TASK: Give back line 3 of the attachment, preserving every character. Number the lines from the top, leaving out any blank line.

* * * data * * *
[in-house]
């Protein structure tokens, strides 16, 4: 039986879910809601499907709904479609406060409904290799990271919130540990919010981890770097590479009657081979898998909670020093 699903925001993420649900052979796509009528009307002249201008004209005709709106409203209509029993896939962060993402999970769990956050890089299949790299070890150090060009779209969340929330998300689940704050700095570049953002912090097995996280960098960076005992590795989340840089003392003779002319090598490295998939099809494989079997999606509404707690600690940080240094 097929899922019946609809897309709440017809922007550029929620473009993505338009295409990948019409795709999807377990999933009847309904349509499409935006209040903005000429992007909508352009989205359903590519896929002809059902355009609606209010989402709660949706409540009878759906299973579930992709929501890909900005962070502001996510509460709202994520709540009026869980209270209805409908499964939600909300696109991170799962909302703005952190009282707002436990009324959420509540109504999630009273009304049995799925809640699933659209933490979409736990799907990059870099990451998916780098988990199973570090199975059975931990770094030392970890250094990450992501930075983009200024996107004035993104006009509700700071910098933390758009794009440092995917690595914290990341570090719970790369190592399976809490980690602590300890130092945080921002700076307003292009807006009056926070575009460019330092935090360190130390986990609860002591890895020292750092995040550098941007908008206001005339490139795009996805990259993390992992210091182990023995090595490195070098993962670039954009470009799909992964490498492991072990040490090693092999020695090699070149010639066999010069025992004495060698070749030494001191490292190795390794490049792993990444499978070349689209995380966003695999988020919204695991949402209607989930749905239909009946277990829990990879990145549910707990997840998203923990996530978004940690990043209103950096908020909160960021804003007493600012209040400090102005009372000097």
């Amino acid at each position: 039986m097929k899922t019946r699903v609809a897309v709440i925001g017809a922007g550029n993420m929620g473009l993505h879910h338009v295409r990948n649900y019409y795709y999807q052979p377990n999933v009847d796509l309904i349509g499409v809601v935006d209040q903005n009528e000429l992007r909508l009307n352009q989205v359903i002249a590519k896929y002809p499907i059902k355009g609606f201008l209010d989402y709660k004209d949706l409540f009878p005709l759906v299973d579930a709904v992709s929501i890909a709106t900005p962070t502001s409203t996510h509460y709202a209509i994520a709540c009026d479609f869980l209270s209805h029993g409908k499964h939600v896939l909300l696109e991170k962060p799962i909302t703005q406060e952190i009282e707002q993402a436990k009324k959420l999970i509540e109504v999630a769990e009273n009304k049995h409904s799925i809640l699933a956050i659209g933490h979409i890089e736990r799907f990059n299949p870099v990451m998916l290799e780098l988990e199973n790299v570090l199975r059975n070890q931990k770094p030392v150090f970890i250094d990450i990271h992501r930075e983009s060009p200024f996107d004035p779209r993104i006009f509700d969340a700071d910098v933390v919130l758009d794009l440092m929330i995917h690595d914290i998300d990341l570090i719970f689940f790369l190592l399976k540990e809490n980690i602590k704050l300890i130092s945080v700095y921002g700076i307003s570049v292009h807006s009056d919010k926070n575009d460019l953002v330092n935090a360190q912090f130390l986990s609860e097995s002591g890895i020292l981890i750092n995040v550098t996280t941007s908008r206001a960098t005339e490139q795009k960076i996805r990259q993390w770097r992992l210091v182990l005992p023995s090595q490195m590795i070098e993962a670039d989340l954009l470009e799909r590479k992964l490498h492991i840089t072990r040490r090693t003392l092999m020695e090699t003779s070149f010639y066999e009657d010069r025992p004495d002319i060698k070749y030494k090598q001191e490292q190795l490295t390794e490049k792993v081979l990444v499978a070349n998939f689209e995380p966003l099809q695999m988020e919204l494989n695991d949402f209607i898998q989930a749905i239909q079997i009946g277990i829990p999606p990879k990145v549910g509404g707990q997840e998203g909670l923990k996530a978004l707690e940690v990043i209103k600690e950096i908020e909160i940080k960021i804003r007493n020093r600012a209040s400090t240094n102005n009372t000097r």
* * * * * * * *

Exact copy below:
């Amino acid at each position: 039986m097929k899922t019946r699903v609809a897309v709440i925001g017809a922007g550029n993420m929620g473009l993505h879910h338009v295409r990948n649900y019409y795709y999807q052979p377990n999933v009847d796509l309904i349509g499409v809601v935006d209040q903005n009528e000429l992007r909508l009307n352009q989205v359903i002249a590519k896929y002809p499907i059902k355009g609606f201008l209010d989402y709660k004209d949706l409540f009878p005709l759906v299973d579930a709904v992709s929501i890909a709106t900005p962070t502001s409203t996510h509460y709202a209509i994520a709540c009026d479609f869980l209270s209805h029993g409908k499964h939600v896939l909300l696109e991170k962060p799962i909302t703005q406060e952190i009282e707002q993402a436990k009324k959420l999970i509540e109504v999630a769990e009273n009304k049995h409904s799925i809640l699933a956050i659209g933490h979409i890089e736990r799907f990059n299949p870099v990451m998916l290799e780098l988990e199973n790299v570090l199975r059975n070890q931990k770094p030392v150090f970890i250094d990450i990271h992501r930075e983009s060009p200024f996107d004035p779209r993104i006009f509700d969340a700071d910098v933390v919130l758009d794009l440092m929330i995917h690595d914290i998300d990341l570090i719970f689940f790369l190592l399976k540990e809490n980690i602590k704050l300890i130092s945080v700095y921002g700076i307003s570049v292009h807006s009056d919010k926070n575009d460019l953002v330092n935090a360190q912090f130390l986990s609860e097995s002591g890895i020292l981890i750092n995040v550098t996280t941007s908008r206001a960098t005339e490139q795009k960076i996805r990259q993390w770097r992992l210091v182990l005992p023995s090595q490195m590795i070098e993962a670039d989340l954009l470009e799909r590479k992964l490498h492991i840089t072990r040490r090693t003392l092999m020695e090699t003779s070149f010639y066999e009657d010069r025992p004495d002319i060698k070749y030494k090598q001191e490292q190795l490295t390794e490049k792993v081979l990444v499978a070349n998939f689209e995380p966003l099809q695999m988020e919204l494989n695991d949402f209607i898998q989930a749905i239909q079997i009946g277990i829990p999606p990879k990145v549910g509404g707990q997840e998203g909670l923990k996530a978004l707690e940690v990043i209103k600690e950096i908020e909160i940080k960021i804003r007493n020093r600012a209040s400090t240094n102005n009372t000097r």